Today’s paper reports that thousands of birds crashed to the ground in Utah. The reason given is that they mistook snow-covered parking lots and fields for water. The incident sounds very similar to the mass bird deaths in Arkansas and Louisiana almost a year ago. Those deaths were attributed to loud noises that frightened and disoriented the birds. But masses of fish died during the same period. Maybe these are natural events that we know about only because news reporting is so quick and widespread now. The explanations, though, don’t seem adequate to the questions. I wonder what noises? What would affect fish and fowl in the same way within a short time period? Why would birds mistake snow for water? Do these incidents happen frequently? Are they so common to our natural world that cases show up in folklore? I don’t recall stories about mass deaths of creatures, except rats leaving a sink ship, and lemmings going over a cliff.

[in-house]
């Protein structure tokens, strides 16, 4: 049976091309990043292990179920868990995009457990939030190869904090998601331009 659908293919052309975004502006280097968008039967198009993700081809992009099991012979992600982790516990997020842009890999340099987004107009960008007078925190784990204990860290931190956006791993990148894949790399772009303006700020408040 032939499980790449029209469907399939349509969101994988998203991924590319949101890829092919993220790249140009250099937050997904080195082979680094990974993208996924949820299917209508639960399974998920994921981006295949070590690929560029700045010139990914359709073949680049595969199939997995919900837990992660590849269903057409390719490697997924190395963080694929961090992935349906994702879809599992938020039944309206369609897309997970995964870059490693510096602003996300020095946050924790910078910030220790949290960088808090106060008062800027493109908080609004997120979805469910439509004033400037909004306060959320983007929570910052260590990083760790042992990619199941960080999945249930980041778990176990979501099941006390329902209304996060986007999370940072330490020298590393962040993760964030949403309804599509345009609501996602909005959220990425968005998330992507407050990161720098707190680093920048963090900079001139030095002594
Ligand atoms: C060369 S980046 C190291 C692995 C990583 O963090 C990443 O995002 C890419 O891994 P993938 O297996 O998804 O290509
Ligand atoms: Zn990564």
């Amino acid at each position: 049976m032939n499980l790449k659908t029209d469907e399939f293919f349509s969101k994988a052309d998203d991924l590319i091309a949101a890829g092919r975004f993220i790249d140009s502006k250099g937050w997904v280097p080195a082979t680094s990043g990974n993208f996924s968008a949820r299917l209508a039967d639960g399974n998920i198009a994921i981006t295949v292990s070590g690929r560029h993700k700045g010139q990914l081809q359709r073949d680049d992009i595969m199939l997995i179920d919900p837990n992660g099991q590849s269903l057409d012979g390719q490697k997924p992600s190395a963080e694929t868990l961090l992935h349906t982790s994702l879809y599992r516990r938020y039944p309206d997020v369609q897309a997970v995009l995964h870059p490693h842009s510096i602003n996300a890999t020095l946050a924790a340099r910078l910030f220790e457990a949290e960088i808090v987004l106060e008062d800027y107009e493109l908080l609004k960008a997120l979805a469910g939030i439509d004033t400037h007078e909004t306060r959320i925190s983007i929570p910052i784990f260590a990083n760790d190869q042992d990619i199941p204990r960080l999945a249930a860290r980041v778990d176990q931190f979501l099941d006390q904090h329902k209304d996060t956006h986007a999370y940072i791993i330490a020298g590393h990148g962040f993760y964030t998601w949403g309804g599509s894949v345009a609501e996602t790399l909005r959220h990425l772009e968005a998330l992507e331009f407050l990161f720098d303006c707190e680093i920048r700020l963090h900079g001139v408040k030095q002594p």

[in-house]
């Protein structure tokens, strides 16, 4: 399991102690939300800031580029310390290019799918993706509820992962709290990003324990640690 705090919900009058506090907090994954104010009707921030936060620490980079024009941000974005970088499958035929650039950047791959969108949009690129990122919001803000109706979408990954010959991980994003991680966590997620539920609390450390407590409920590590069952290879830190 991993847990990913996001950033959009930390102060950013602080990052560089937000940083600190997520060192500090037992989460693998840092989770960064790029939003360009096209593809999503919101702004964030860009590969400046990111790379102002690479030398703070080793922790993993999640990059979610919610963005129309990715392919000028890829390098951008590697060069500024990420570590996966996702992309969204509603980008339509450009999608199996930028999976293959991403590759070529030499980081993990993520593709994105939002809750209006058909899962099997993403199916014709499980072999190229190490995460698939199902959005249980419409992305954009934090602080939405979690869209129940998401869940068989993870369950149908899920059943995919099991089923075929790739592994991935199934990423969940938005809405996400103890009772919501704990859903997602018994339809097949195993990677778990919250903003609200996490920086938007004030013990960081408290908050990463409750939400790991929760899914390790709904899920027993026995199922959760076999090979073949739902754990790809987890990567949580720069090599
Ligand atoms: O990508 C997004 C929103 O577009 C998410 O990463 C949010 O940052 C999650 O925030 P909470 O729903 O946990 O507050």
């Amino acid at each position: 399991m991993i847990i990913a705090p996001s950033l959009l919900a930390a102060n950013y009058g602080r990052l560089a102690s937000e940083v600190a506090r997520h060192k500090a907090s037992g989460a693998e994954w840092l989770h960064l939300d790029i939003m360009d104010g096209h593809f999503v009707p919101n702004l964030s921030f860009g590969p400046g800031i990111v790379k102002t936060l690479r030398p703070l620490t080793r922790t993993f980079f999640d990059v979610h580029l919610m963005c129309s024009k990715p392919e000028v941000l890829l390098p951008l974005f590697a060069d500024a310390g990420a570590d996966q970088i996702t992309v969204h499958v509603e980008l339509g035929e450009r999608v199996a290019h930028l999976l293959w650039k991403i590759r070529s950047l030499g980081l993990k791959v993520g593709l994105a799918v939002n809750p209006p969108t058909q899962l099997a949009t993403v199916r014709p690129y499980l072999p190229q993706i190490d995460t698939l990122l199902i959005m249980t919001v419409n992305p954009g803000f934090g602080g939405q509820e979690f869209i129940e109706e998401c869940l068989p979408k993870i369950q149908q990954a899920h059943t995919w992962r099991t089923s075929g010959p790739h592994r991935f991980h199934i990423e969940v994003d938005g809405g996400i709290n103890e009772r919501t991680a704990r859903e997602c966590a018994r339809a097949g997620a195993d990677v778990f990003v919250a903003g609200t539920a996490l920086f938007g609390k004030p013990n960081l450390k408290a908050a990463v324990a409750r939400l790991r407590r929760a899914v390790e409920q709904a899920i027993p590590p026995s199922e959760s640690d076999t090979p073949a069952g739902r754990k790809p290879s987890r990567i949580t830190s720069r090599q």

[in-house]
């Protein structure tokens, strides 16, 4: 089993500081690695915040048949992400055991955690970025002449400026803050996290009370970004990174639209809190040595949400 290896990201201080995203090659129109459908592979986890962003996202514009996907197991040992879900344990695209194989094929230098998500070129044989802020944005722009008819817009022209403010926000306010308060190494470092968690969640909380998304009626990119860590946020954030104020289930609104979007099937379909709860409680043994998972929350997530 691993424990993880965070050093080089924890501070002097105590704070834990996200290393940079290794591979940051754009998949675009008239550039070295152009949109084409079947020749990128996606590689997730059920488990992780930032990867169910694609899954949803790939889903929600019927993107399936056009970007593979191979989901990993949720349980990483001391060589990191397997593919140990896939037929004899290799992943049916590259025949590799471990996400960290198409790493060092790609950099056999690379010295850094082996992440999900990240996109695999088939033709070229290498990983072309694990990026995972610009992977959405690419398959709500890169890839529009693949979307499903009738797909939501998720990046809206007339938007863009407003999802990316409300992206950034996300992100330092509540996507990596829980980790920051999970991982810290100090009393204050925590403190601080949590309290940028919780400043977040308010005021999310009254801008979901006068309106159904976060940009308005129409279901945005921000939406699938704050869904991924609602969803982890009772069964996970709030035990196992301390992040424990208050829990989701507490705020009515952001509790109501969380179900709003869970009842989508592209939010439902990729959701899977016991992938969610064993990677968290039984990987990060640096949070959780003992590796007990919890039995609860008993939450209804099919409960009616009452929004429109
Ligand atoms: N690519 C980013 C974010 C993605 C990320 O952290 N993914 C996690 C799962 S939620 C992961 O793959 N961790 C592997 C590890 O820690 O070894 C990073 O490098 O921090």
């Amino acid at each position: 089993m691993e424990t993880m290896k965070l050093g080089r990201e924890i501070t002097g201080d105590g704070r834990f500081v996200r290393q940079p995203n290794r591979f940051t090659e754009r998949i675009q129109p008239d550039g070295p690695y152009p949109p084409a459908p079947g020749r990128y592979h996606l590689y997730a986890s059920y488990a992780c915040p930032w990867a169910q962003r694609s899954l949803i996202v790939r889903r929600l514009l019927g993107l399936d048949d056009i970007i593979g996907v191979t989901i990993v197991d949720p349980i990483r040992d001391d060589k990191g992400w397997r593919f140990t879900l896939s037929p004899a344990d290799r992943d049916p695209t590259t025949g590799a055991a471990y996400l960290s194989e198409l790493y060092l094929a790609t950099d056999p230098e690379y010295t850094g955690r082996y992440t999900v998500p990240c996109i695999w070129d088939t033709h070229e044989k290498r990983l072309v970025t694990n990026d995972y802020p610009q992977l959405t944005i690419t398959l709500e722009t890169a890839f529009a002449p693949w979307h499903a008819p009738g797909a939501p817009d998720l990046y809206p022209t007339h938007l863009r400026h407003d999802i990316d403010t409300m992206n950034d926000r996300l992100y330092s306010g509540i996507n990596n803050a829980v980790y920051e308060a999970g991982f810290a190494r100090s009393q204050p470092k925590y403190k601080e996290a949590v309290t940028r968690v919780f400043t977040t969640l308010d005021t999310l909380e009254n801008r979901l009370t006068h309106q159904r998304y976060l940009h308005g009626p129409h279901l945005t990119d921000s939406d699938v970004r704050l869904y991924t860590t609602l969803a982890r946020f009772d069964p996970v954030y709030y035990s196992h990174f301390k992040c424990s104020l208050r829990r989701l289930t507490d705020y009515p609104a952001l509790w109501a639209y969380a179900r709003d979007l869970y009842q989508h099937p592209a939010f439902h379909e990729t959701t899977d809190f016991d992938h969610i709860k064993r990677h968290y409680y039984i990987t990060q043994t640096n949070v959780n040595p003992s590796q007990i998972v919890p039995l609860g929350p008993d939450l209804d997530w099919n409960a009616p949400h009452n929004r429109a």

In the same newspaper is a brief article about two self-professed witches being arrested in Romania (for very human crimes like blackmail) and another about the truly tragic and bizarre death of a woman whose dress became caught in an elevator door.
With just a cursory read of one page, not the headline articles, I have the strong feeling of the world as a crazy, frightening—even if sometimes wonderful and magical—place. Events of moment are occurring constantly. It’s difficult then to think of ironing or buying groceries or counting calories. When I jump at sounds or peek around doors or expect something like a skateboard to come flying up the sidewalk, I feel very realistic, just part of the natural world, and on the lookout.